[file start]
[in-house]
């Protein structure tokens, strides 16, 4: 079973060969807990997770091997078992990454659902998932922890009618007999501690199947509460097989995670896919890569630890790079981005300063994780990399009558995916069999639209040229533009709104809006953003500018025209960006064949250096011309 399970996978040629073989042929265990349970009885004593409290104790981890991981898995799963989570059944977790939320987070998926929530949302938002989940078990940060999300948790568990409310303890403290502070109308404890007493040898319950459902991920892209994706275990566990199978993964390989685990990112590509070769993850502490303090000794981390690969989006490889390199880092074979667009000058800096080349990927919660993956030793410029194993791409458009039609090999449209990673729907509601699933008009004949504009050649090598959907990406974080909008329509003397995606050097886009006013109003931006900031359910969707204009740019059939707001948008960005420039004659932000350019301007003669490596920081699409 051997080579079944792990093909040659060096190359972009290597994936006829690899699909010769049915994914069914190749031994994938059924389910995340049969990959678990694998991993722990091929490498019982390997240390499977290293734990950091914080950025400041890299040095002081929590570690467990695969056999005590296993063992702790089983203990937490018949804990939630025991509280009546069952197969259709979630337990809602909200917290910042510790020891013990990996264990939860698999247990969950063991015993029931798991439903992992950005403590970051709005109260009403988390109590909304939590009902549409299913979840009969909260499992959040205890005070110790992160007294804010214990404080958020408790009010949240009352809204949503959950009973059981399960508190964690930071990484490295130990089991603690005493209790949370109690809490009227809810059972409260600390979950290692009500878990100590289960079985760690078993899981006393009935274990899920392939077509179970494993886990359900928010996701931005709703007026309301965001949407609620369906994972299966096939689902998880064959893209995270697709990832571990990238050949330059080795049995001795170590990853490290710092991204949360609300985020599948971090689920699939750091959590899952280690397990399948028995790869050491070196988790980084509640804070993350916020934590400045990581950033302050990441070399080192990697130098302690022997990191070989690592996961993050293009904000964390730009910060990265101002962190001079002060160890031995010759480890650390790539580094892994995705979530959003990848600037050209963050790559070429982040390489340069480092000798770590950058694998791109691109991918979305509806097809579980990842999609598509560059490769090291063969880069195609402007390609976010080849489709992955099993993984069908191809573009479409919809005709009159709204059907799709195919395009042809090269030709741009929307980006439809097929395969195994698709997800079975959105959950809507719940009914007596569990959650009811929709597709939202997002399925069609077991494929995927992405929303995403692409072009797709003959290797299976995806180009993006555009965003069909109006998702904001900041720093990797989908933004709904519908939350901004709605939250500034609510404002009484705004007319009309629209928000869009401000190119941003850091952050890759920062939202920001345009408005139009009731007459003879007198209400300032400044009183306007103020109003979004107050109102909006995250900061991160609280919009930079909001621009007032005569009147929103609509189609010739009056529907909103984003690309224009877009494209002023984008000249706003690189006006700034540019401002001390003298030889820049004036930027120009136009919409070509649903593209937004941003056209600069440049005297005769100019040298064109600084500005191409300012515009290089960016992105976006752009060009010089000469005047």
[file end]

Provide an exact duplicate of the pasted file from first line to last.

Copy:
[in-house]
């Protein structure tokens, strides 16, 4: 079973060969807990997770091997078992990454659902998932922890009618007999501690199947509460097989995670896919890569630890790079981005300063994780990399009558995916069999639209040229533009709104809006953003500018025209960006064949250096011309 399970996978040629073989042929265990349970009885004593409290104790981890991981898995799963989570059944977790939320987070998926929530949302938002989940078990940060999300948790568990409310303890403290502070109308404890007493040898319950459902991920892209994706275990566990199978993964390989685990990112590509070769993850502490303090000794981390690969989006490889390199880092074979667009000058800096080349990927919660993956030793410029194993791409458009039609090999449209990673729907509601699933008009004949504009050649090598959907990406974080909008329509003397995606050097886009006013109003931006900031359910969707204009740019059939707001948008960005420039004659932000350019301007003669490596920081699409 051997080579079944792990093909040659060096190359972009290597994936006829690899699909010769049915994914069914190749031994994938059924389910995340049969990959678990694998991993722990091929490498019982390997240390499977290293734990950091914080950025400041890299040095002081929590570690467990695969056999005590296993063992702790089983203990937490018949804990939630025991509280009546069952197969259709979630337990809602909200917290910042510790020891013990990996264990939860698999247990969950063991015993029931798991439903992992950005403590970051709005109260009403988390109590909304939590009902549409299913979840009969909260499992959040205890005070110790992160007294804010214990404080958020408790009010949240009352809204949503959950009973059981399960508190964690930071990484490295130990089991603690005493209790949370109690809490009227809810059972409260600390979950290692009500878990100590289960079985760690078993899981006393009935274990899920392939077509179970494993886990359900928010996701931005709703007026309301965001949407609620369906994972299966096939689902998880064959893209995270697709990832571990990238050949330059080795049995001795170590990853490290710092991204949360609300985020599948971090689920699939750091959590899952280690397990399948028995790869050491070196988790980084509640804070993350916020934590400045990581950033302050990441070399080192990697130098302690022997990191070989690592996961993050293009904000964390730009910060990265101002962190001079002060160890031995010759480890650390790539580094892994995705979530959003990848600037050209963050790559070429982040390489340069480092000798770590950058694998791109691109991918979305509806097809579980990842999609598509560059490769090291063969880069195609402007390609976010080849489709992955099993993984069908191809573009479409919809005709009159709204059907799709195919395009042809090269030709741009929307980006439809097929395969195994698709997800079975959105959950809507719940009914007596569990959650009811929709597709939202997002399925069609077991494929995927992405929303995403692409072009797709003959290797299976995806180009993006555009965003069909109006998702904001900041720093990797989908933004709904519908939350901004709605939250500034609510404002009484705004007319009309629209928000869009401000190119941003850091952050890759920062939202920001345009408005139009009731007459003879007198209400300032400044009183306007103020109003979004107050109102909006995250900061991160609280919009930079909001621009007032005569009147929103609509189609010739009056529907909103984003690309224009877009494209002023984008000249706003690189006006700034540019401002001390003298030889820049004036930027120009136009919409070509649903593209937004941003056209600069440049005297005769100019040298064109600084500005191409300012515009290089960016992105976006752009060009010089000469005047």